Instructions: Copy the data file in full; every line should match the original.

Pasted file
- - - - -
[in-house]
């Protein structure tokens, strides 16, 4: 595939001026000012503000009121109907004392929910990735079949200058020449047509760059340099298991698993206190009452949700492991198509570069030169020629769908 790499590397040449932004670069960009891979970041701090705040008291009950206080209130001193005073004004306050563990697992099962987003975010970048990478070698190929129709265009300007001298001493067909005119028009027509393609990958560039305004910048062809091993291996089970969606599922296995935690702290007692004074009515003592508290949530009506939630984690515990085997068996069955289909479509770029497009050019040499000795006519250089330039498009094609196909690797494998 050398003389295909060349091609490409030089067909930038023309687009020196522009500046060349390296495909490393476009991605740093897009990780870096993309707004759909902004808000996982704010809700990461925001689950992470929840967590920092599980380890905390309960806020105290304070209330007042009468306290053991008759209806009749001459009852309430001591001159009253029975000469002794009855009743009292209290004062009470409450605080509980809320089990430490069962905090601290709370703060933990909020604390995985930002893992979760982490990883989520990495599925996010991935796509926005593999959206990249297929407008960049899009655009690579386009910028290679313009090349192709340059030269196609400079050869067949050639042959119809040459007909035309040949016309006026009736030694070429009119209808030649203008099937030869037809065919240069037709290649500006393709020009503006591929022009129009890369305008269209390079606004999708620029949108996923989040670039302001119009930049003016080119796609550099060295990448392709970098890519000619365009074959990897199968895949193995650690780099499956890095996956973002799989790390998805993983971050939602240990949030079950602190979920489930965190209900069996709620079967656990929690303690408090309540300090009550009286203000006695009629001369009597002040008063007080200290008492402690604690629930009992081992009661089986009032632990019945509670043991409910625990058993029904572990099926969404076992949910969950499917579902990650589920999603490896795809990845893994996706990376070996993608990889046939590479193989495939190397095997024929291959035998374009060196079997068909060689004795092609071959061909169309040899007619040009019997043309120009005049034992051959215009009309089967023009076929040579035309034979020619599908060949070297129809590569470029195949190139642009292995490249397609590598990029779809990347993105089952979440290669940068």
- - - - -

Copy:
[in-house]
């Protein structure tokens, strides 16, 4: 595939001026000012503000009121109907004392929910990735079949200058020449047509760059340099298991698993206190009452949700492991198509570069030169020629769908 790499590397040449932004670069960009891979970041701090705040008291009950206080209130001193005073004004306050563990697992099962987003975010970048990478070698190929129709265009300007001298001493067909005119028009027509393609990958560039305004910048062809091993291996089970969606599922296995935690702290007692004074009515003592508290949530009506939630984690515990085997068996069955289909479509770029497009050019040499000795006519250089330039498009094609196909690797494998 050398003389295909060349091609490409030089067909930038023309687009020196522009500046060349390296495909490393476009991605740093897009990780870096993309707004759909902004808000996982704010809700990461925001689950992470929840967590920092599980380890905390309960806020105290304070209330007042009468306290053991008759209806009749001459009852309430001591001159009253029975000469002794009855009743009292209290004062009470409450605080509980809320089990430490069962905090601290709370703060933990909020604390995985930002893992979760982490990883989520990495599925996010991935796509926005593999959206990249297929407008960049899009655009690579386009910028290679313009090349192709340059030269196609400079050869067949050639042959119809040459007909035309040949016309006026009736030694070429009119209808030649203008099937030869037809065919240069037709290649500006393709020009503006591929022009129009890369305008269209390079606004999708620029949108996923989040670039302001119009930049003016080119796609550099060295990448392709970098890519000619365009074959990897199968895949193995650690780099499956890095996956973002799989790390998805993983971050939602240990949030079950602190979920489930965190209900069996709620079967656990929690303690408090309540300090009550009286203000006695009629001369009597002040008063007080200290008492402690604690629930009992081992009661089986009032632990019945509670043991409910625990058993029904572990099926969404076992949910969950499917579902990650589920999603490896795809990845893994996706990376070996993608990889046939590479193989495939190397095997024929291959035998374009060196079997068909060689004795092609071959061909169309040899007619040009019997043309120009005049034992051959215009009309089967023009076929040579035309034979020619599908060949070297129809590569470029195949190139642009292995490249397609590598990029779809990347993105089952979440290669940068």